The Michigan Daily - Friday, December 5, 2003 - 13
to combine fun
By Matt Venegoni
Daily Sports Writer
Michigan women's indoor track coach
James Henry may be the only person in Ann
Arbor to like the brevity of the semester
break. Henry thinks it is an advantage
because his team will not get out of shape
since the break is so short.
Before the semester break, the team has its
first intrasquad today. The meet will be a test
for the new members of the team to see what
kind of competitors they are, and for the
more experienced team members to see
improvements from last year.
"It is definitely a measuring mark for the
team," said Henry. "They need to know
where they are at before classes end for the
semester. If they are not doing well, it can
motivate them to improve and train hard
One part of the team that should be ready
to go is the distance runners, as they are
coming off a national top-five finish on the
cross country team.
"The cross country runners are a little
shaper right now, due to the season. They
are already battle-tested," said associate
head coach Mike McGuire, who also coach-
es the cross country team.
The intrasquad meet will be more low-key
for them, as they have already run at a high
level. Accordingly, three of the top runners
Freshman Beth Vinckier is one of many field athletes that will get their first chance to compete this weekend.
will not participate for various reasons: fifth-
year senior Jessie Allen-Young, sophomore
Rebecca Walter and junior Sarah Pizzo.
Because some of the top runners are not
participating in the meet, there will be more
emphasis on the younger runners in prepa-
ration for the season, both mentally and
"The distance runners have always man-
aged to contribute in a significant manner,
and we want to uphold that tradition,"
McGuire said. "That starts with the first
These runners will have to make larger
contributions, but it appears that they are
ready for it, as they are very deep in both
the long and middle distances.
Although the coaches are not expecting
end of the season times, they expect the
Wolverines' competitive instincts to be there.
"It's like in football," McGuire said.
"They say the most improvement is between
the first and second games, but you still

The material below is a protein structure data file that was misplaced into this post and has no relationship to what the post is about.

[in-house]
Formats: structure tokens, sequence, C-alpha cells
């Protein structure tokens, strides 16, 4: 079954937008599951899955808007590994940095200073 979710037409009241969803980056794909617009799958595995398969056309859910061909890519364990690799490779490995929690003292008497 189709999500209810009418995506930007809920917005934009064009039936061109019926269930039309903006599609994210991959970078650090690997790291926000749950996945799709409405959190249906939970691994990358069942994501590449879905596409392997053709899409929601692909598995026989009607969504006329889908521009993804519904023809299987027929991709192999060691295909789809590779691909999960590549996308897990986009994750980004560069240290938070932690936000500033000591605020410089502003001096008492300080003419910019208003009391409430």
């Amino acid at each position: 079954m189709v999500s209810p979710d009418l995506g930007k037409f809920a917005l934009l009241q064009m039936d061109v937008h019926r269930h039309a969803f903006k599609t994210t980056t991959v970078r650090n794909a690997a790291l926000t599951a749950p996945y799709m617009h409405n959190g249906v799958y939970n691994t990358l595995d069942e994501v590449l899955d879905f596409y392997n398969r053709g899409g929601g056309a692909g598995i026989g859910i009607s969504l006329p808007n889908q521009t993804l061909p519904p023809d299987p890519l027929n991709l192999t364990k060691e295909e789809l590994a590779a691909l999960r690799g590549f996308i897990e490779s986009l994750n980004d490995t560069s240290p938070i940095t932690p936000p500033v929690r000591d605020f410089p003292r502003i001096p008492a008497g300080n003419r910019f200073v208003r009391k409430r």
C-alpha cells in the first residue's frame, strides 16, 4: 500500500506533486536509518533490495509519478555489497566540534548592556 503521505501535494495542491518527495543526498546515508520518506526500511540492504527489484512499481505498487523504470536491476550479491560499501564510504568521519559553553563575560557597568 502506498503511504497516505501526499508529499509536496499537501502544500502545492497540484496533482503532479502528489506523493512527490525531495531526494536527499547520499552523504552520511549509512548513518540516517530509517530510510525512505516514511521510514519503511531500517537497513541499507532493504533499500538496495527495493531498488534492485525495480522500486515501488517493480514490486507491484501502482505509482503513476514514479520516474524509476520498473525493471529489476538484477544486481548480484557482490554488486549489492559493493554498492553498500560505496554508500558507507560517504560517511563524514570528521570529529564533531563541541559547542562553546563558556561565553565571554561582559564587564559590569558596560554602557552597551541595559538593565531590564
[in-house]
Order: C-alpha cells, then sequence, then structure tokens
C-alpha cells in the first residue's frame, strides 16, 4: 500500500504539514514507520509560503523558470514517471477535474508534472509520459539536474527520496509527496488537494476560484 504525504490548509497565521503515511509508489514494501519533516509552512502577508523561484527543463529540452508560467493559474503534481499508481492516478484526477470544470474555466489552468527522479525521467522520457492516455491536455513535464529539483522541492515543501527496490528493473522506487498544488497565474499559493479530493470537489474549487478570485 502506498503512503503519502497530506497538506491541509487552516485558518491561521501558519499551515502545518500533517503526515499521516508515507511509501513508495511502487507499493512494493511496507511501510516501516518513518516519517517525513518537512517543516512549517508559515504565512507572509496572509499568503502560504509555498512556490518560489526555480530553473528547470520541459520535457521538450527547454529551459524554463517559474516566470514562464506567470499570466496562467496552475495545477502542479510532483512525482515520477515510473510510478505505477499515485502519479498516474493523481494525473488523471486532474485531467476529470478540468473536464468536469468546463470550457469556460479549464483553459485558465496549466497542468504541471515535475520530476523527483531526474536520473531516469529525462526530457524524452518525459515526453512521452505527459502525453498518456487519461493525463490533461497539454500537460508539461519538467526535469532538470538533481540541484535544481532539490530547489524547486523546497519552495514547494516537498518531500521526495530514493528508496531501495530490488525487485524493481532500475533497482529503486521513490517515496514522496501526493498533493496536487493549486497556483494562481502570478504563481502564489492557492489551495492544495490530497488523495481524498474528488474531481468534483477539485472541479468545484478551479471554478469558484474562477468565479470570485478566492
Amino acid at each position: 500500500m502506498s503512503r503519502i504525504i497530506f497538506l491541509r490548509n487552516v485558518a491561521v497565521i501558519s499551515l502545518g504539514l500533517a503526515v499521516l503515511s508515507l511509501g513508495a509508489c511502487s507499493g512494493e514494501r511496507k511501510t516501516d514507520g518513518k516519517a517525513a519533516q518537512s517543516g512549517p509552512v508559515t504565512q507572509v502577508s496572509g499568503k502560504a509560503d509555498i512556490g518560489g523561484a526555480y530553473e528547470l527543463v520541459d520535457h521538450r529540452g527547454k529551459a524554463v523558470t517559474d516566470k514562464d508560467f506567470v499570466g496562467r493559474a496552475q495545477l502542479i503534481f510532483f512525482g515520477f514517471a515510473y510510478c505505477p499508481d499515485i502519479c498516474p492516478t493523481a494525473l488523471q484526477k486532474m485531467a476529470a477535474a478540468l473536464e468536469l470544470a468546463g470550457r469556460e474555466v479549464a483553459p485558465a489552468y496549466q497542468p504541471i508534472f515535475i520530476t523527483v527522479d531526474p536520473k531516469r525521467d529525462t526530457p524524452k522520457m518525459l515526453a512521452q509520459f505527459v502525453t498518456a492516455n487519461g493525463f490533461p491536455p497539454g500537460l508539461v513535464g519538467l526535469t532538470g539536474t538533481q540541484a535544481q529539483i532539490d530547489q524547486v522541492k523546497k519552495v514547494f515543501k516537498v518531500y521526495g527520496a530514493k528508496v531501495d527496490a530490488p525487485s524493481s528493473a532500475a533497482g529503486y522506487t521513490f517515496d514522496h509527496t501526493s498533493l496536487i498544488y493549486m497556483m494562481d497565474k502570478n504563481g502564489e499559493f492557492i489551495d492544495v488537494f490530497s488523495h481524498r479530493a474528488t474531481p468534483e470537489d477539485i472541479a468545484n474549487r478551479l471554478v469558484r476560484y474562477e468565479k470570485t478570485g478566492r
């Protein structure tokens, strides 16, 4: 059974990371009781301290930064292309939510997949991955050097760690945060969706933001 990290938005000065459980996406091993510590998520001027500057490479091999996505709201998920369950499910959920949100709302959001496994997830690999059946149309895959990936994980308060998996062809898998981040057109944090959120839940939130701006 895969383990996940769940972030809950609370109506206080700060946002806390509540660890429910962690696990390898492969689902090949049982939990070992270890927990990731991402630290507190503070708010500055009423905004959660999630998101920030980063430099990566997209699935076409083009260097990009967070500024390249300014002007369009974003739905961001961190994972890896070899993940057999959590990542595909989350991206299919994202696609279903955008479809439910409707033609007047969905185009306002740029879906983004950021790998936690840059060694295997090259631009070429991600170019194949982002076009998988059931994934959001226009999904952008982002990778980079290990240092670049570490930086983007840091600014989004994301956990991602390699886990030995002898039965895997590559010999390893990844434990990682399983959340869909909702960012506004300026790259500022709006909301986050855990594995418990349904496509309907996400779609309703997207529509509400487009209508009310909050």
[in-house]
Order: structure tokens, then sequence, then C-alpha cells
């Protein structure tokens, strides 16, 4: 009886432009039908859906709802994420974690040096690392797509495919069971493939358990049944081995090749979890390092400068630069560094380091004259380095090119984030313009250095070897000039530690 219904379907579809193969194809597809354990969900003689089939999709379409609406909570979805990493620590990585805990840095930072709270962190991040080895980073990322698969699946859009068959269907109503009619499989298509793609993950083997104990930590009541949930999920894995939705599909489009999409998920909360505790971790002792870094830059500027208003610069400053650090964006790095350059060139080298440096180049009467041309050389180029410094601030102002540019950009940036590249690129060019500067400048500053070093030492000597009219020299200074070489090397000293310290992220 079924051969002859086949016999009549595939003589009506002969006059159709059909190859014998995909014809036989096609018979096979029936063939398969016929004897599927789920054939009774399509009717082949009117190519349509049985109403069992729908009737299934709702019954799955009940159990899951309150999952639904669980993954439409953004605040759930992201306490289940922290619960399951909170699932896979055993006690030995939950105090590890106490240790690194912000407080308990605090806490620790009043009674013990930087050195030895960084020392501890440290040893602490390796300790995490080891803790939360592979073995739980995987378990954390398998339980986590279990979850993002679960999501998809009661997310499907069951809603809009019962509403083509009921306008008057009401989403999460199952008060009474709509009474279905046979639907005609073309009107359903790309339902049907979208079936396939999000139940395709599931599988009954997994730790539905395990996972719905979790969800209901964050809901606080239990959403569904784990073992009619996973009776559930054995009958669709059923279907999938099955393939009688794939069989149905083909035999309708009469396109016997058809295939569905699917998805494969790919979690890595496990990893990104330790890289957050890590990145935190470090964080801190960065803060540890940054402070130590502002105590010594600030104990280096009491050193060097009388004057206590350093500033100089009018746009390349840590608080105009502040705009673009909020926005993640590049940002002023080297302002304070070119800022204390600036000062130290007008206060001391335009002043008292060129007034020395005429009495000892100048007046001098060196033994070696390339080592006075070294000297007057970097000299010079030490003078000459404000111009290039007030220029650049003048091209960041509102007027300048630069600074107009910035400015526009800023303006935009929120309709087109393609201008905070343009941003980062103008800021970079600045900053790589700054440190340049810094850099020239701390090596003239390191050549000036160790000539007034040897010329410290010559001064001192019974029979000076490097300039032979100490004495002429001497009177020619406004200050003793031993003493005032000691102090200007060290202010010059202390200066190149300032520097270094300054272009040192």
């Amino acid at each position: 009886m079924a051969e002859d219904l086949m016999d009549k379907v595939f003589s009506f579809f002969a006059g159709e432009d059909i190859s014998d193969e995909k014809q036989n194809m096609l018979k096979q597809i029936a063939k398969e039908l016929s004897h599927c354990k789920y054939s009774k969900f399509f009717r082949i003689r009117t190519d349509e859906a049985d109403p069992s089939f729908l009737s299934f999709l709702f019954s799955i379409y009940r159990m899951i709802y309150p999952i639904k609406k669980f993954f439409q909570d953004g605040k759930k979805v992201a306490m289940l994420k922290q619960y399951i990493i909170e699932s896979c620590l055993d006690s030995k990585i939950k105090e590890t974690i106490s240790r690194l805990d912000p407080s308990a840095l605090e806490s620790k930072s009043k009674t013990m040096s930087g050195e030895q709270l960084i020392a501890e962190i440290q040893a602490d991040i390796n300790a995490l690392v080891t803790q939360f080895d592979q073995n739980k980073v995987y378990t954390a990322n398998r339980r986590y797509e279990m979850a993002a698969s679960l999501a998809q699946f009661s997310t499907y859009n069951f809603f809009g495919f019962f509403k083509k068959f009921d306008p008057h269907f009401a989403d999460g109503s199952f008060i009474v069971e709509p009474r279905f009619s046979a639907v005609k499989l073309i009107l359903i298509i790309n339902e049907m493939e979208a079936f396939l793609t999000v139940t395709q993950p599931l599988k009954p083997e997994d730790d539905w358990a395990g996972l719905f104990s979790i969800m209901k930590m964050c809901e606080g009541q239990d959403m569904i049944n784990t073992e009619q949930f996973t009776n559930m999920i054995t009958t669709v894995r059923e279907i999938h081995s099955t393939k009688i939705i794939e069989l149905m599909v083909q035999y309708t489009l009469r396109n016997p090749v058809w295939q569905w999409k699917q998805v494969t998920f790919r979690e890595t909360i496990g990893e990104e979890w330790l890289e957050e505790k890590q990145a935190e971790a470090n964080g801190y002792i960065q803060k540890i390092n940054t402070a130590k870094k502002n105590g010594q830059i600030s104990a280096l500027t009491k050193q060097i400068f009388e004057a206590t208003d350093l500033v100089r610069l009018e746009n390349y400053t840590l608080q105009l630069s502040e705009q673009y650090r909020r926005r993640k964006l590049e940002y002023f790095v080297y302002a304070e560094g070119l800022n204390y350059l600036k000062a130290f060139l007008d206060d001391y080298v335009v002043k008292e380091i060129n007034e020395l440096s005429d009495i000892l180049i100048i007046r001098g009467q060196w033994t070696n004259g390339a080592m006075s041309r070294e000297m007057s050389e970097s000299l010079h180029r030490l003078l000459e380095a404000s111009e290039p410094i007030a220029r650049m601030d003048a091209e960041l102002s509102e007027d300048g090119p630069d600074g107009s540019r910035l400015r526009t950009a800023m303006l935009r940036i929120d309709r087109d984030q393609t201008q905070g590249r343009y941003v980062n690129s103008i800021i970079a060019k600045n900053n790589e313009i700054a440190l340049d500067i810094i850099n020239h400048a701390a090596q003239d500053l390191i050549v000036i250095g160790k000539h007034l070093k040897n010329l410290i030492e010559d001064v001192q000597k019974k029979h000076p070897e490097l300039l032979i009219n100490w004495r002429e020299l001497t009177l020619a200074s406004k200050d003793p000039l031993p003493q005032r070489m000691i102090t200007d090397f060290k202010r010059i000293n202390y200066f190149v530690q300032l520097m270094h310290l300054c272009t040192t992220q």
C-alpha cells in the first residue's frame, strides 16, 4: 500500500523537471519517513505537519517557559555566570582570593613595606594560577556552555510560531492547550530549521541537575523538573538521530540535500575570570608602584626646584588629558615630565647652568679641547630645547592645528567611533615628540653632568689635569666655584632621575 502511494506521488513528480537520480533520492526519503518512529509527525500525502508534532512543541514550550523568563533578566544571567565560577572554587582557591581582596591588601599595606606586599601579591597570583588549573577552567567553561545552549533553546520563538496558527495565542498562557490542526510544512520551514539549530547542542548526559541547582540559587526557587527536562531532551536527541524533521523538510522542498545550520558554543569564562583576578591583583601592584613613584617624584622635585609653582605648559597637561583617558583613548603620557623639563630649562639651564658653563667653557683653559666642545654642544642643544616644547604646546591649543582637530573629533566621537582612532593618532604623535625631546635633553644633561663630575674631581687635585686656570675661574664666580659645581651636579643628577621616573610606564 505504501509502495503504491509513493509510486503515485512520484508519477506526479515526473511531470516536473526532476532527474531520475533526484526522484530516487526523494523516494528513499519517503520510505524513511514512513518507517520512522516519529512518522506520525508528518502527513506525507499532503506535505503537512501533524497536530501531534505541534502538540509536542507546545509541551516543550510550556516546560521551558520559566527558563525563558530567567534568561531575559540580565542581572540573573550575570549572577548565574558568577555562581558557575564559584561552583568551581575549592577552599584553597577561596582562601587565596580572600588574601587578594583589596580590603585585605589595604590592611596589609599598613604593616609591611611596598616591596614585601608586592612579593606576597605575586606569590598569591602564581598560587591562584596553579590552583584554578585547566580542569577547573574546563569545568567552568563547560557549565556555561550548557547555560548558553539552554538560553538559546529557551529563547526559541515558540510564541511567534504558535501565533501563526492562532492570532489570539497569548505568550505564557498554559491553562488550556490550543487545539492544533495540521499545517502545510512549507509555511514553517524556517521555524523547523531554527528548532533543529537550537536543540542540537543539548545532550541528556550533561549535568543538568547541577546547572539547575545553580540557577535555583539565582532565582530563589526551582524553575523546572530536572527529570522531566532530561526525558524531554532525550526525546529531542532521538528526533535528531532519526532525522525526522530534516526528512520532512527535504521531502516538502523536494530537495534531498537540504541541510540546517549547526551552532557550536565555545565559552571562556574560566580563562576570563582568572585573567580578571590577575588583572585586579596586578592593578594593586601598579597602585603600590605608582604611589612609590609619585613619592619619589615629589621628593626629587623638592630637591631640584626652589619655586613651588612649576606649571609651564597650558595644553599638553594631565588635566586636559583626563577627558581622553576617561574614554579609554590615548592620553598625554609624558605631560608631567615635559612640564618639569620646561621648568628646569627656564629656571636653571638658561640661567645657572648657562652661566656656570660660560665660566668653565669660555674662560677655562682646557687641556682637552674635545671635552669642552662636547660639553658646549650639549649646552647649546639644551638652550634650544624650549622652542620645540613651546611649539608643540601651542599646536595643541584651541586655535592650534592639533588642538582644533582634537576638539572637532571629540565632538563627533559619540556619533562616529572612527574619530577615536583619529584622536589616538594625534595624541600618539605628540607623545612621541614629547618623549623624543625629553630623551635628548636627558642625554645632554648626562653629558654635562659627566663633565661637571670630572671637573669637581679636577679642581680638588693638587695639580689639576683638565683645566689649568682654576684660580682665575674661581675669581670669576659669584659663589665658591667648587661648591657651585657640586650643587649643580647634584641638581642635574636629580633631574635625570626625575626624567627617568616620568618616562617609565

have to be ready for the first game if you
want to win." Although the competitive spir-
it needs to appear in the meet, the coaches
are also trying to make it fun. The men's
and women's track teams are splitting into
two co-ed teams: maize and blue. They will
battle against each other, with the last event
being a co-ed race.
"We are here to have fun and compete
with confidence," Henry said.
The most fun will actually be competing
for athletes in the skill events - throwers
and jumpers - who have been training for
12-plus weeks and are becoming stir crazy.
"Nothing can replace the competition;
everyone is itching to get to the first meet,"
After the meet, the team will have prac-
tice through the end of classes, but team
members will let Henry know whether
they can make practices during finals. It
will be comforting for Henry to know that
his team will only be off about two weeks,
and then it will be back to defend its Big
to Las Vegas to
By Steven Shears
Daily Sports Writer
"Cliff Keen" is more than just the name of the building
on the corner of State and Hoover.
The bearer of this name has arguably done more for col-
lege wrestling than anyone in history. Keen was Michi-
gan's wrestling coach for 42 seasons from 1925 to 1942,
and then again from 1945 to 1970, leading the Wolverines
to nine conference titles with a lifetime winning percent-
age of .744. His name is worn by wrestlers throughout the
country, as he invented headgear and started Cliff Keen
Athletic, the most popular wrestling outfitter in the nation.
And once a year, an invitational is held in his honor in
Las Vegas. This weekend, the eighth-ranked Wolverines
travel to Sin City in hopes of capturing the Cliff Keen
Invitational championship to make one of the founding
fathers of Michigan wrestling proud.
"There's always that connection," Michigan coach Joe
McFarland said. "There's always that tie to the University
of Michigan any time that Cliff Keen has his name on it.
Cliff Keen was a great coach here. I know our guys want
to go out to represent the University of Michigan well. It's
important to these guys - the guys are excited to get out
And they should be. Forty-three teams will be at the
tournament, 10 of them ranked.
"This is a chance to go against the top teams to see
where we stack up," McFarland said. "It's important for
us to do well here for confidence. It's important that
these guys realize that tournaments like this build confi-
dence. And it gives you a chance to see where you are as
Confidence is especially important to the Wolverines
after their last meet two weeks ago, when they defeated
Central Michigan, but suffered a tough 18-12 loss to No. 5
Lehigh. Michigan hopes to improve after the Thanksgiv-
"We looked flat;' McFarland said. "We didn't wrestle
with great intensity. That's really important in our sport.
Regardless, we hope to pick up on it this weekend. This
will be another test for us."
Competing against individuals throughout the country
has important implications down the road for Michigan.
The Wolverines will not face many West Coast and non-
Big Ten wrestlers again this season, and the results of
these matchups will become very important when NCAA
Tournament seeds are determined.
Five Big Ten teams will be at the invitational as well.
This will provide a great scouting opportunity for the
Wolverines to see how they will match up in conference
play in the future.
"We'll obviously get a chance to see who's in some of
the Big Ten's team's lineup this year," McFarland said.